The humor is often more overt, more goofy, and seemingly less confident in itself and the readers. Like Starship Troopers or Robocop, the later Dredd stories trust the reader to find the humor and the sarcasm inherent to these stories without any aggressive winking and nudging.

This doesn’t mean that these are lesser Dredd stories. In fact, the goofiness sometimes allows the series to be a little more direct. An early story in the book has Judge Dredd fighting King Kong. As goofy as this is, the even-goofier cover art does a fine job of summing up everything there is to say about Judge Dredd as a character as he sits in the palm of the ape’s hand, dwarfed by Kong’s enormous face, and informing him that he is being placed under arrest. This almost Hank Hillesque belief in what he’s doing, that a few honest lawmen can somehow contain a world that has long since given up on peace and order, is the romantic heart of a character who might otherwise be a bit too grim to root for, placing him closer to Superman than to The Punisher on the scale of cynicism.

Everything you like about Judge Dredd is already there in the very first story, only a lot looser and a lot sillier, and it’s fascinating to watch the wackier elements of Dredd’s universe give way to a more believable (if never actually “realistic”) setting.

The artwork in these stories is truly astounding. In the earliest stories, Carlos Ezquerra effortlessly achieves the cartoony violence that Frank Miller has been reaching for for decades, and some early work from Brian Bolland cements the Dredd universe as a believable setting.

The writing is consistently good, although all of the very best Dredd stories would come later. We can read this first volume as a sort of tour-guide of the world of 2099 AD, getting us acquainted with the comic’s setting and setting the stage for the epic tales to come. Still, some early shorts really shine here. The Troggies has a truly creepy feel to it while You Bet Your Life is a grim look at the kind of entertainment that can exist in a world that places little value on the individual human life. The Robot Wars, the first real multi-issue spanning Judge Dredd story arc, while not without its bright spots, is a little overlong, focusing on an army of robot characters that are ultimately just not that remarkable. Later Dredd arcs have a truly epic feel to them where The Robot Wars feels like a one-shot stretched out to dozens of pages.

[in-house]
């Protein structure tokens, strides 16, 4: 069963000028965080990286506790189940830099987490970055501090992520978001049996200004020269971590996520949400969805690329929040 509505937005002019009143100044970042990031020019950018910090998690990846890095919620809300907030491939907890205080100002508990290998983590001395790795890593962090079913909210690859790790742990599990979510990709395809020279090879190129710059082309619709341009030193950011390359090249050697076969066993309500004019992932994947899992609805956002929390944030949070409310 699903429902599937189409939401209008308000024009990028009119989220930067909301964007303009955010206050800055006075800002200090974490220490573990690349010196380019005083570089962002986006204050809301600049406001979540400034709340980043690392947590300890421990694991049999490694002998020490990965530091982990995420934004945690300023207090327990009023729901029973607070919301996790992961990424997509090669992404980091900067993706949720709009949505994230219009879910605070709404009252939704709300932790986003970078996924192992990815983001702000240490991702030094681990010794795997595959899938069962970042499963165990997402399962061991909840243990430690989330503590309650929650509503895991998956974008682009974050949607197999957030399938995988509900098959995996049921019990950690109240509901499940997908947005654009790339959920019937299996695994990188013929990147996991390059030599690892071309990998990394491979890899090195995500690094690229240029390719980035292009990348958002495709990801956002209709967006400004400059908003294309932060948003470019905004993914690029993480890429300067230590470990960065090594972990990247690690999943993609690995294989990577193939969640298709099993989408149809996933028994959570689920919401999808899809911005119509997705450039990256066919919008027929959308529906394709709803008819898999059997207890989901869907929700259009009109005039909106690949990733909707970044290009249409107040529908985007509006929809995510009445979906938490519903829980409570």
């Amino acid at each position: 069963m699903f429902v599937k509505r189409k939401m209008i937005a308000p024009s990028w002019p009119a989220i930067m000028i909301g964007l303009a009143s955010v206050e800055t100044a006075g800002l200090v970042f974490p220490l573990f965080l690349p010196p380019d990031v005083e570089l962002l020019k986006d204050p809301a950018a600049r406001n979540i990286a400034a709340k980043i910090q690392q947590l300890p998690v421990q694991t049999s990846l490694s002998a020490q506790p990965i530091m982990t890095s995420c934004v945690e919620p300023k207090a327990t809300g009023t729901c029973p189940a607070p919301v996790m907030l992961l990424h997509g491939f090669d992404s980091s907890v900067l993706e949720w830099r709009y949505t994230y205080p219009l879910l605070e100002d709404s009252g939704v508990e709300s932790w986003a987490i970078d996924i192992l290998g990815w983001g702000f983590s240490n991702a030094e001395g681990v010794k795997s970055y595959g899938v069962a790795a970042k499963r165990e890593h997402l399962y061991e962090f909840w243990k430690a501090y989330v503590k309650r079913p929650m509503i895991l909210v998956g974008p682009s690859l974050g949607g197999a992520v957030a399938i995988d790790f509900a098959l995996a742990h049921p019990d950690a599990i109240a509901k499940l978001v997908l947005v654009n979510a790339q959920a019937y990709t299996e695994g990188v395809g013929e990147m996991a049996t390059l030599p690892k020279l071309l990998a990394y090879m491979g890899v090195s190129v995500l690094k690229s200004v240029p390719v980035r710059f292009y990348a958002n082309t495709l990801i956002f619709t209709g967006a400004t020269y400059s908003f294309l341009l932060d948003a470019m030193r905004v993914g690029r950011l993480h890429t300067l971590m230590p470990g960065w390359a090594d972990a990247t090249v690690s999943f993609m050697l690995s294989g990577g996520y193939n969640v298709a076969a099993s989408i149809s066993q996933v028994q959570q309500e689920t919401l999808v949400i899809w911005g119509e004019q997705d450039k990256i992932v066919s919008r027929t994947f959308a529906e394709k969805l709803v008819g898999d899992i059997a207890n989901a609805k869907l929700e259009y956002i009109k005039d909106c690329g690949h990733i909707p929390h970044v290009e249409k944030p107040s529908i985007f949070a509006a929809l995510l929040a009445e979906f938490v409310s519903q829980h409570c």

Dredd starts out strong, it was never a weak series, but every story in the collection comes with the nagging feeling that you can’t wait to get to the really good material in later issues: the Wasted Earth stories, the Chief Judge Cal arc and Judge Death. It’s worth reading these early episodes to get a good sense of the world that Dredd exists in, but the series wouldn’t hit its stride for some time yet.

Verdict:
Standing on its own merits, Judge Dredd: The Complete Case Files Vol.1 is a flat out 5/5. Compared to later volumes in the series, call it a 3/5.

Essential Continuity:
Yes, but not so much for the characters, as the comic didn’t rely heavily on plot arcs at this point, but to watch the tone of Judge Dredd evolve.

Read First:
Start with this one, skip around to whatever story interests you and then read the prototype Dredd story at the end.

Read Next:
Unless you’re a completionist or you have the time to read the whole series, you can safely skip to The Cursed Earth, the first Dredd epic to cover over 20 episodes, and written at drawn after the series had really found the right tone.

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By | Monday, February 25, 2013 | 10:52 am | 3 Comments | Blog > News

Hey, folks! Your friendly editor here. I’ve returned from some unfortunately timed business in a far-away land, and will now resume business as usual. But first, a couple notes on my “In Blackest Night” article from earlier this month:

Firstly, as faithful reader Anton points out, I had omitted an important project to the history of leading Black heroes in the DC Universe: Grant Morrison‘s 2005 maxiseries Seven Soldiers, a relaunch of the classic Seven Soldiers of Victory super-team which focused on D-list, unlikely heroes from the annals of DC history taking the center stage.

 

Each of the seven members would be given their own miniseries, including two leading Black men. First was Jake Jordan, better known as the Manhattan Guardian, a legacy hero to Jack Kirby’s Guardian — an attempted cash-in on the popularity of Captain America and the less popular of Metropolis’s champions. Jake Jordan, though he dressed similarly to his forbear Jim Harper, had little in common and redefined the costume to fit his own identity: one which, after Seven Soldiers had ended, would only be briefly revisited in cameo roles during Infinite Crisis and 52, and never again. Still, one might argue that Jones’ role as Guardian was the inspiration for teenage vigilante Mal Duncan to don the  Guardian’s costume once more in the current Young Justice animated series: and in that sense, his legacy lives on.